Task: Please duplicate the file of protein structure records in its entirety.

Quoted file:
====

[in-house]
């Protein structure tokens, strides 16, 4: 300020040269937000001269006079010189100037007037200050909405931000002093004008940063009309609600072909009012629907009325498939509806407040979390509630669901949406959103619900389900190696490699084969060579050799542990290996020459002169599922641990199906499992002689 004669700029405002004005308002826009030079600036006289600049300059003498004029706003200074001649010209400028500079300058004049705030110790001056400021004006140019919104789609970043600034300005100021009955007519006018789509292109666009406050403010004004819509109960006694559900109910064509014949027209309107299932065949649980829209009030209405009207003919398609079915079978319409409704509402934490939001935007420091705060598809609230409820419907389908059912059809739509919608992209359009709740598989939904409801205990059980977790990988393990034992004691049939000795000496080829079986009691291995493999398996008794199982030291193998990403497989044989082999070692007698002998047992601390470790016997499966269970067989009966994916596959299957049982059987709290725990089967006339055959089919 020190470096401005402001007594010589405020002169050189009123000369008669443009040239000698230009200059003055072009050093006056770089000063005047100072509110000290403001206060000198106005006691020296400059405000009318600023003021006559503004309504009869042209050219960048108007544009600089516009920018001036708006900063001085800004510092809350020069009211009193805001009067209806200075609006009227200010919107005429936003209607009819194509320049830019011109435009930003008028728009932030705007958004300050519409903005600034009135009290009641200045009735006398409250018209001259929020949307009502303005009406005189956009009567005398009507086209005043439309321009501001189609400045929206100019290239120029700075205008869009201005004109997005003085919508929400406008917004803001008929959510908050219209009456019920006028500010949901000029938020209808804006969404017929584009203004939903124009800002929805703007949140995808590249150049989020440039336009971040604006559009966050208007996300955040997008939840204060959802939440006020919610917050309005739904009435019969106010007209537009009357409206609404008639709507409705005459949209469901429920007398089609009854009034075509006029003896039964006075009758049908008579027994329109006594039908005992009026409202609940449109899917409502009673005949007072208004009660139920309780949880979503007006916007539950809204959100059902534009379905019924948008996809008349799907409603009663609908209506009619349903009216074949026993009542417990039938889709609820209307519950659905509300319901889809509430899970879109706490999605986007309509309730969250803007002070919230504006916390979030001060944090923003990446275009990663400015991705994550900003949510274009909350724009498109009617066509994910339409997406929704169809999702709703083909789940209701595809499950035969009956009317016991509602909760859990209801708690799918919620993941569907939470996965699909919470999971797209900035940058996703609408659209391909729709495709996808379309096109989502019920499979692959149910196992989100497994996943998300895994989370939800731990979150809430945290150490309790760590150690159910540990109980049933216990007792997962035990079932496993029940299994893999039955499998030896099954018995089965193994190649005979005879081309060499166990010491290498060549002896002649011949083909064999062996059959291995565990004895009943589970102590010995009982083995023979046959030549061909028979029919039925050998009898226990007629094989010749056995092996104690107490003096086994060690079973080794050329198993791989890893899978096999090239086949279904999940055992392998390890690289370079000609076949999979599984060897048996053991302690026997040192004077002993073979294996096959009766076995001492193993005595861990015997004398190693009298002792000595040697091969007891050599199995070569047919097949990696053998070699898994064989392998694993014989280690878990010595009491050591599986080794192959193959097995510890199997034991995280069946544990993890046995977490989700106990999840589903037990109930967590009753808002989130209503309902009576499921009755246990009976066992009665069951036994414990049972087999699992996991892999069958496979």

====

[in-house]
């Protein structure tokens, strides 16, 4: 300020040269937000001269006079010189100037007037200050909405931000002093004008940063009309609600072909009012629907009325498939509806407040979390509630669901949406959103619900389900190696490699084969060579050799542990290996020459002169599922641990199906499992002689 004669700029405002004005308002826009030079600036006289600049300059003498004029706003200074001649010209400028500079300058004049705030110790001056400021004006140019919104789609970043600034300005100021009955007519006018789509292109666009406050403010004004819509109960006694559900109910064509014949027209309107299932065949649980829209009030209405009207003919398609079915079978319409409704509402934490939001935007420091705060598809609230409820419907389908059912059809739509919608992209359009709740598989939904409801205990059980977790990988393990034992004691049939000795000496080829079986009691291995493999398996008794199982030291193998990403497989044989082999070692007698002998047992601390470790016997499966269970067989009966994916596959299957049982059987709290725990089967006339055959089919 020190470096401005402001007594010589405020002169050189009123000369008669443009040239000698230009200059003055072009050093006056770089000063005047100072509110000290403001206060000198106005006691020296400059405000009318600023003021006559503004309504009869042209050219960048108007544009600089516009920018001036708006900063001085800004510092809350020069009211009193805001009067209806200075609006009227200010919107005429936003209607009819194509320049830019011109435009930003008028728009932030705007958004300050519409903005600034009135009290009641200045009735006398409250018209001259929020949307009502303005009406005189956009009567005398009507086209005043439309321009501001189609400045929206100019290239120029700075205008869009201005004109997005003085919508929400406008917004803001008929959510908050219209009456019920006028500010949901000029938020209808804006969404017929584009203004939903124009800002929805703007949140995808590249150049989020440039336009971040604006559009966050208007996300955040997008939840204060959802939440006020919610917050309005739904009435019969106010007209537009009357409206609404008639709507409705005459949209469901429920007398089609009854009034075509006029003896039964006075009758049908008579027994329109006594039908005992009026409202609940449109899917409502009673005949007072208004009660139920309780949880979503007006916007539950809204959100059902534009379905019924948008996809008349799907409603009663609908209506009619349903009216074949026993009542417990039938889709609820209307519950659905509300319901889809509430899970879109706490999605986007309509309730969250803007002070919230504006916390979030001060944090923003990446275009990663400015991705994550900003949510274009909350724009498109009617066509994910339409997406929704169809999702709703083909789940209701595809499950035969009956009317016991509602909760859990209801708690799918919620993941569907939470996965699909919470999971797209900035940058996703609408659209391909729709495709996808379309096109989502019920499979692959149910196992989100497994996943998300895994989370939800731990979150809430945290150490309790760590150690159910540990109980049933216990007792997962035990079932496993029940299994893999039955499998030896099954018995089965193994190649005979005879081309060499166990010491290498060549002896002649011949083909064999062996059959291995565990004895009943589970102590010995009982083995023979046959030549061909028979029919039925050998009898226990007629094989010749056995092996104690107490003096086994060690079973080794050329198993791989890893899978096999090239086949279904999940055992392998390890690289370079000609076949999979599984060897048996053991302690026997040192004077002993073979294996096959009766076995001492193993005595861990015997004398190693009298002792000595040697091969007891050599199995070569047919097949990696053998070699898994064989392998694993014989280690878990010595009491050591599986080794192959193959097995510890199997034991995280069946544990993890046995977490989700106990999840589903037990109930967590009753808002989130209503309902009576499921009755246990009976066992009665069951036994414990049972087999699992996991892999069958496979």